Admitting trouble has never been a strong point of the Japanese government, nor has planning ahead, but the failure to promptly and directly confront the current recession will have serious long-term effects. As news from abroad pours in, it is equally clear that Japan, one of the world’s largest economies, has its share of urgent economic problems. Unprecedented in its global and regional impact, the worldwide recession is not only about large corporations, banks, and international financial institutions; it is also about people.

As figures for GDP, consumer spending, exports, stock levels and capital investment nosedive, the government should offer more than one-time cash benefits. Cash is always welcome, but action directed toward easing the burden of working people is still a necessity. The relatively high savings rates of many Japanese families will ease some of the economic pinch, but not all.

The effects on people’s lives of this shrinking economy are already appearing in consumer spending, for example. Sales of luxury items at designer boutiques in Tokyo’s upscale shopping areas have slowed dramatically since early summer. Not buying a new designer bag may bring few tears for most people, but when spending drops in other sectors, the cumulative effects hit average workers as much as high-end corporations.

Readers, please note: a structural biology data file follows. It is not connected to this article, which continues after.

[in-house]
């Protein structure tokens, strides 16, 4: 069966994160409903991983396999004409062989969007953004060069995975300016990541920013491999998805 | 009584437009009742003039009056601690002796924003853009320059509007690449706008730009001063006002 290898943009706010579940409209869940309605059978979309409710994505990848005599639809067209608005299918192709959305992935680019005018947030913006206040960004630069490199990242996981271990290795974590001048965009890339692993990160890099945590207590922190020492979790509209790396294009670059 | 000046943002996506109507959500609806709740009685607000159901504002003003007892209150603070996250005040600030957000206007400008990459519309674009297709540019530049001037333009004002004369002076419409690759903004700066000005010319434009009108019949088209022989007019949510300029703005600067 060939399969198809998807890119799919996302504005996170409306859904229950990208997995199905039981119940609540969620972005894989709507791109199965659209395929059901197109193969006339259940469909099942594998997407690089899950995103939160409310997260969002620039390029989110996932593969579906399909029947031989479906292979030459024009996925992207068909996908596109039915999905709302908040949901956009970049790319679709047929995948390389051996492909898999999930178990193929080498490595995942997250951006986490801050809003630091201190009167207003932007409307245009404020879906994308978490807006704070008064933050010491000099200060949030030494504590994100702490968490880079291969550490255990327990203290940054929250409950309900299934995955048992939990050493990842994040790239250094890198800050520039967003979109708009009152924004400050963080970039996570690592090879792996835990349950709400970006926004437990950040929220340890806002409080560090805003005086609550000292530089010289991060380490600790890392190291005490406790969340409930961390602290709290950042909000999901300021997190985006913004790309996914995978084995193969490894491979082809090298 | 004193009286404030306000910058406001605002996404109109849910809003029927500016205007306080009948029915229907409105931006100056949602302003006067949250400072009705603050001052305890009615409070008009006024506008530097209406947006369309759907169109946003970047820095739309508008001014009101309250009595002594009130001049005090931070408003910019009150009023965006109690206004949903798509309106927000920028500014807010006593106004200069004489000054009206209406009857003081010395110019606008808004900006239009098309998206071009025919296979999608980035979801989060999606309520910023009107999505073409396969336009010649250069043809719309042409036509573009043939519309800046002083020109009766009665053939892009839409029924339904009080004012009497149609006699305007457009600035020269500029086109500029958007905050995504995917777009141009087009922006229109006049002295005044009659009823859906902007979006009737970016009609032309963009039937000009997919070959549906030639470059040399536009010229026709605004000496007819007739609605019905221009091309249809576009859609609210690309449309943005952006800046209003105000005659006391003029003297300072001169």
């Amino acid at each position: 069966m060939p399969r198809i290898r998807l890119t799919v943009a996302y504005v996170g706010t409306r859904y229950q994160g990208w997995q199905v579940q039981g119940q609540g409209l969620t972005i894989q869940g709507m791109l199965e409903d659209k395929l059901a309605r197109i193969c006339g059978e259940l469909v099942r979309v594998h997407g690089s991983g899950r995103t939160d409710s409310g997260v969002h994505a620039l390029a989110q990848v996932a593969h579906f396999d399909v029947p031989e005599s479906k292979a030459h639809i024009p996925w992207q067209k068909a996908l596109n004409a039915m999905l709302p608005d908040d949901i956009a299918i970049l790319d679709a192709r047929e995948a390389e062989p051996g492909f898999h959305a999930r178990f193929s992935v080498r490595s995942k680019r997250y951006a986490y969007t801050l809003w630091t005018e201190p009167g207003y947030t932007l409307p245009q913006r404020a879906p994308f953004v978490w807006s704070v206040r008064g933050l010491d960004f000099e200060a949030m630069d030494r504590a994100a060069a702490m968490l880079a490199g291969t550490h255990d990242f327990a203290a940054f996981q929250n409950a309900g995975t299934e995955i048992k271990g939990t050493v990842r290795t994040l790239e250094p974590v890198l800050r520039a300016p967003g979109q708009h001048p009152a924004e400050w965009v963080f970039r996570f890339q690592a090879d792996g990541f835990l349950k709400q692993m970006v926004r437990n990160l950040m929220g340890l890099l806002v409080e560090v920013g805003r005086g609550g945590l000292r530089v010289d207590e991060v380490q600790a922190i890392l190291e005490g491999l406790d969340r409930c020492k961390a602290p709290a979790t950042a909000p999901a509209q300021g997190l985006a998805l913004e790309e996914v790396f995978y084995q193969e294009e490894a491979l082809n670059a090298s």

The so-called parasite singles who used to frequent those stores are now reported to be living at home out of necessity, not just so they can spend money on recreation and luxury items. Financial independence may now be nothing more than a dream for the majority of young people. Students are graduating with greater debt and finding fewer and lower-paying jobs.

As for the elderly, they too have felt the pinch. The record number of seniors arrested for crimes, mainly shoplifting, indicates that even the elderly are becoming desperate. After a lifetime of work, many seniors will spend their retirement age balancing expenses and worrying about how to make ends meet.

Reports from the United States found that 50 percent more children went hungry in 2007 than the year before. Such appalling statistics should motivate the Japanese government to initiate serious policies now. Never does the political and economic world seem so personal as during a recession.

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